Photo: Flickr.com / Friends of the Earth Scotland CC BY
Diesels in low-emission zones?
More than 90 per cent of Euro 6 diesel cars on sale today don’t meet the EU emission limits on the road but are still exempt from low-emission zones or diesel bans.
Green transport organisation Transport & Environment (T&E) has analysed low-emission zones and congestion charges in eleven EU cities and found large differences in the systems implemented so far. While some policies exclude high-polluting vehicles permanently and are intended to promote cleaner transportation options, others are more short-term responses to hazardous air pollution episodes.
Although the vast majority of new Euro 6 diesel cars don’t meet the EU emission limits for nitrogen oxides (NOx) in real-world driving conditions, they still manage to escape low-emission zones or diesel bans. According to the T&E study, around 90 per cent of the Euro 6 diesel cars still exceed the NOx limit by a factor of 4–5. Some models even have emissions that are up to 10 times higher, notably from carmakers such as Renault, Fiat and Opel (see AN 3/17, pp. 8-9). Moreover, there are Euro 6 diesel cars that emit more NOx on the road than much older Euro 4 and Euro 5 cars that are banned.
Julia Poliscanova, clean vehicles manager at T&E, said: “One of the key weaknesses of the low-emission zones and car restrictions in cities is the blanket exemption of mostly dirty Euro 6 diesels. Unless carmakers properly fix these dirty diesels, cities are left with no other option but keep them out of city centres. To be effective, the inclusion/exclusion criteria of these measures should be based on vehicles’ real-world emissions that are now widely available. More importantly, diesel bans should be accompanied by high-quality public transport and infrastructure for shared and zero-emission vehicles.”
On 27 February, a ruling by Germany’s highest federal administrative court confirmed that German cities can introduce diesel restrictions with immediate effect and clarified that the right of citizens to breathe clean air takes precedence over the right of private car owners to drive polluting vehicles. However, in some other EU countries national legislation is still preventing cities from taking action, and the T&E says that the German court ruling should be a precedent EU-wide.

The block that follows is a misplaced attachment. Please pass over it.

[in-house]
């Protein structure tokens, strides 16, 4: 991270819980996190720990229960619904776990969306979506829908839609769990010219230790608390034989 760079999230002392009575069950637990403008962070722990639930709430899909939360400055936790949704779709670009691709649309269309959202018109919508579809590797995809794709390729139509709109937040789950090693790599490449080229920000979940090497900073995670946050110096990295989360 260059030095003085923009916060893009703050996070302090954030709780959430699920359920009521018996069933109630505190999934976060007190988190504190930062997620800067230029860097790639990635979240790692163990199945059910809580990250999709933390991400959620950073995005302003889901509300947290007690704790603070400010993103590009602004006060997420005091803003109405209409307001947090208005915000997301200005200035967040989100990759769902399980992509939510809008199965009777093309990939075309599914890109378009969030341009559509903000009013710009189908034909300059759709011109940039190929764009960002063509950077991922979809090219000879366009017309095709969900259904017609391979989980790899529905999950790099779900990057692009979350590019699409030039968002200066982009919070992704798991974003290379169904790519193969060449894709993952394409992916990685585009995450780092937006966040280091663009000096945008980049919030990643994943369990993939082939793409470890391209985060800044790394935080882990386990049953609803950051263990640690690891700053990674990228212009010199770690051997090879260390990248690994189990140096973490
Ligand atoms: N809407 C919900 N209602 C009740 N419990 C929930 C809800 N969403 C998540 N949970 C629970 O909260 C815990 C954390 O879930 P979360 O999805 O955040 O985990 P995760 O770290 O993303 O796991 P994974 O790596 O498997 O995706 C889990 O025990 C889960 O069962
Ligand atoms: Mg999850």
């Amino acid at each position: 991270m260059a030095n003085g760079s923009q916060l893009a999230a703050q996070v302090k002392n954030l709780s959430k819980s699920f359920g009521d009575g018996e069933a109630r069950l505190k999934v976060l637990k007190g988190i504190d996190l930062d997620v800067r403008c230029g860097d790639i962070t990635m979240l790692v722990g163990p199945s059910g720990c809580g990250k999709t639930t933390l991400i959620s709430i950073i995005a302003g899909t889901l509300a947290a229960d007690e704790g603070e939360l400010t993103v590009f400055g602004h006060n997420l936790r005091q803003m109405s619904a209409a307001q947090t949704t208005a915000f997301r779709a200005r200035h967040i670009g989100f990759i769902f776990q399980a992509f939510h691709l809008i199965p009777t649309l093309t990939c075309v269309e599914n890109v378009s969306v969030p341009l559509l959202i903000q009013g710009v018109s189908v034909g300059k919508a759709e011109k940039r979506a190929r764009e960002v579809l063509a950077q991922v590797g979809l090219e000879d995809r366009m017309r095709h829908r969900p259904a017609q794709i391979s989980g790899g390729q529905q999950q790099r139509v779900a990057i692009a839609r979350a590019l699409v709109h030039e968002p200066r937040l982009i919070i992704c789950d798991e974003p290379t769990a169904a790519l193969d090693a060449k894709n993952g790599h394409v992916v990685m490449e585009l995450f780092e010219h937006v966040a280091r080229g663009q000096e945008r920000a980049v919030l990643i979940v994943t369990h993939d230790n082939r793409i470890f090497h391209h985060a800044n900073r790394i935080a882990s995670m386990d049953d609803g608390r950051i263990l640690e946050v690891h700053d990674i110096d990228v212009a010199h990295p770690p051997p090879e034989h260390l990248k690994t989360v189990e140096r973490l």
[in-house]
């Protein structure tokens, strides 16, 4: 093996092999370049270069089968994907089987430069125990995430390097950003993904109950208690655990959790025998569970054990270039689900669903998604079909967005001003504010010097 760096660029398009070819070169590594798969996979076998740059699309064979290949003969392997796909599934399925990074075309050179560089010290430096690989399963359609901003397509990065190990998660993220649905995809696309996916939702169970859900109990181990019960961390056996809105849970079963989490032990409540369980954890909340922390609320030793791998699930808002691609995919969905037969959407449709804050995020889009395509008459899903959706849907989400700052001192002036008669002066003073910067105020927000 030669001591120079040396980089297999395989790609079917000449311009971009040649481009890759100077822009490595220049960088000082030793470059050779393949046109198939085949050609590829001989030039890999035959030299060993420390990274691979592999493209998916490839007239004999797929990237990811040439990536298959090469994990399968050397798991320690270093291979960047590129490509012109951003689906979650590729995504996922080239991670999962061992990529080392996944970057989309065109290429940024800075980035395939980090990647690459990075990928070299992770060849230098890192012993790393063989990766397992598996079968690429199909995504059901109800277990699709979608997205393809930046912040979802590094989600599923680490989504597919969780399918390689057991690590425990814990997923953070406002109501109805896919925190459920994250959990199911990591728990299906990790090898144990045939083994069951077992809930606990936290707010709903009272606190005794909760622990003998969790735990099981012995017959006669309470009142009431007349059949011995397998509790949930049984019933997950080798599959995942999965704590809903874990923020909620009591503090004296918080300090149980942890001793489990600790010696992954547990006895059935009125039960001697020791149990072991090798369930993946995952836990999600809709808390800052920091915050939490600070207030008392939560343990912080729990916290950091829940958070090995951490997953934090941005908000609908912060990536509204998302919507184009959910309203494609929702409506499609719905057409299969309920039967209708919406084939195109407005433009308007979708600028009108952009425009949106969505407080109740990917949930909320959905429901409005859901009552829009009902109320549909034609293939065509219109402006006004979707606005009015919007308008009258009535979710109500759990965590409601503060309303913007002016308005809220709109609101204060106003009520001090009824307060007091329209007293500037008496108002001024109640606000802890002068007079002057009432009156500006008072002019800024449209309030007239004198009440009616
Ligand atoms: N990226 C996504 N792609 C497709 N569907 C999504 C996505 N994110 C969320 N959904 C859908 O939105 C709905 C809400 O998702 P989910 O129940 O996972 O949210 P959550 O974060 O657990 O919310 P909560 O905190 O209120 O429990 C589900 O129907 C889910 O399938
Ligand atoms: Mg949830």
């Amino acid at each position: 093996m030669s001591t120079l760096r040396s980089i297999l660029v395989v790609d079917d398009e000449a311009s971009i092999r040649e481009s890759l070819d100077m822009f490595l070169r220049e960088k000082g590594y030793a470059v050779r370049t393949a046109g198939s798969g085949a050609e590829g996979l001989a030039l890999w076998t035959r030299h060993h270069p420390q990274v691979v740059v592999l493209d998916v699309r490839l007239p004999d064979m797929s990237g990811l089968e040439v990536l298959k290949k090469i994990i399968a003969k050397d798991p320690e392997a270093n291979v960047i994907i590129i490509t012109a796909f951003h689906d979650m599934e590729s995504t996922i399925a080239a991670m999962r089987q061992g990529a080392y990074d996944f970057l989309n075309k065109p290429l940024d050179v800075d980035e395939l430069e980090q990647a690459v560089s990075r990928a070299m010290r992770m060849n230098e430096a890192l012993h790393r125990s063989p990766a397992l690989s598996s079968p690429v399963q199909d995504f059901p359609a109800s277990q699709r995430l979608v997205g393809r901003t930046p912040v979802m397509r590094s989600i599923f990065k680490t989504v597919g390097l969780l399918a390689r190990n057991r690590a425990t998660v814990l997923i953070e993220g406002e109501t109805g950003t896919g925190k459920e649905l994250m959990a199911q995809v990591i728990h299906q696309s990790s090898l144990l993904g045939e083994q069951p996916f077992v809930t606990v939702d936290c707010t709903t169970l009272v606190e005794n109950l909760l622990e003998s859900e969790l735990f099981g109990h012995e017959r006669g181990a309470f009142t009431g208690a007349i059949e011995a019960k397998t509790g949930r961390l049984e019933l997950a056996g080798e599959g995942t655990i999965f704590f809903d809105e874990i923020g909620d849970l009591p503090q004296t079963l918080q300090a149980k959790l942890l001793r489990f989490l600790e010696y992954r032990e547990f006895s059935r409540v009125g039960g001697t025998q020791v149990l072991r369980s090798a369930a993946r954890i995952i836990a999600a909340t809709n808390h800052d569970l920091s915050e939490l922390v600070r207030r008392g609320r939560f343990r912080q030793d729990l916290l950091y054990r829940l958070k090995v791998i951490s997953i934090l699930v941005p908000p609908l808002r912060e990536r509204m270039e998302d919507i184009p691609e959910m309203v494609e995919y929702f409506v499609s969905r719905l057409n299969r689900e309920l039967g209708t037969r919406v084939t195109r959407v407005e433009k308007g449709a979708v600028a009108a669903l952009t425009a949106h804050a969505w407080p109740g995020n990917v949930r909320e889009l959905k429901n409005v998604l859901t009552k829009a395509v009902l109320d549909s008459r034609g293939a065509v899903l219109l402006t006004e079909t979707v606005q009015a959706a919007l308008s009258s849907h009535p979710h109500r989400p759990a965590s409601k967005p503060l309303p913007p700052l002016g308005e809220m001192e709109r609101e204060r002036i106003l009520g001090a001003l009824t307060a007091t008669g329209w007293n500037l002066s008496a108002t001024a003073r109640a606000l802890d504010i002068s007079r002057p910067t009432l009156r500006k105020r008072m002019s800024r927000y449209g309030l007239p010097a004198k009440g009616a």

As more and more cities introduce restrictions for dirty diesel cars, the air pollution problem may shift to Central and Eastern European countries, due to second-hand cars imported from Western Europe.
“The European Commission should consider what measures can be put in place to ensure all second-hand imported cars have had their exhaust treatment systems fixed or upgraded. All Europeans have an equal right to clean air and a joint EU solution is needed,” said Poliscanova.
In order to ensure that low-emission zones and diesel bans are fully effective, T&E recommends:
- To avoid blanket exemptions of Euro 6 diesels and instead only allow vehicles that are clean in real-world driving, including those that have been fixed.
- That the vehicles with emissions above the EU limits should either be adequately fixed, at the expense and responsibility of the car manufacturer, or not allowed in city centres. Unaltered performance and fuel consumption should be guaranteed to drivers.
- The use of remote sensing linked to number plate recognition to police compliance as well as to identify individual grossly polluting models and ensure these are repaired or cannot enter the city.
- Cities to be given powers to put in place permanent vehicle restriction policies to help them achieve air quality standards.
- Investments in public transport, incentives to reduce vehicle ownership as well as infrastructure for zero-emission vehicles, shared and active mobility (e.g. cycling lanes) to help secure public acceptance and local buy-in.
- Consistency between all policy levels (EU, national and local) to help reduce pollution and make cities clean and liveable. At EU level, emission limits should not favour diesel but instead follow the principles of technology and fuel neutrality. At national level, vehicle taxation should include an air quality increment to avoid skewing the market in favour of diesels.
In September last year, a study by the international research institute IIASA concluded that excess emissions from diesel vehicles that exceed certification limits were associated with at least 5,000 premature deaths annually in the EU.
T&E press release and report “How to get rid of dirty diesels on city roads”, 14 March 2018. See: https://www.transportenvironment.org
Low emission zones (LEZ) for cars in the European Union. Illustration: T&E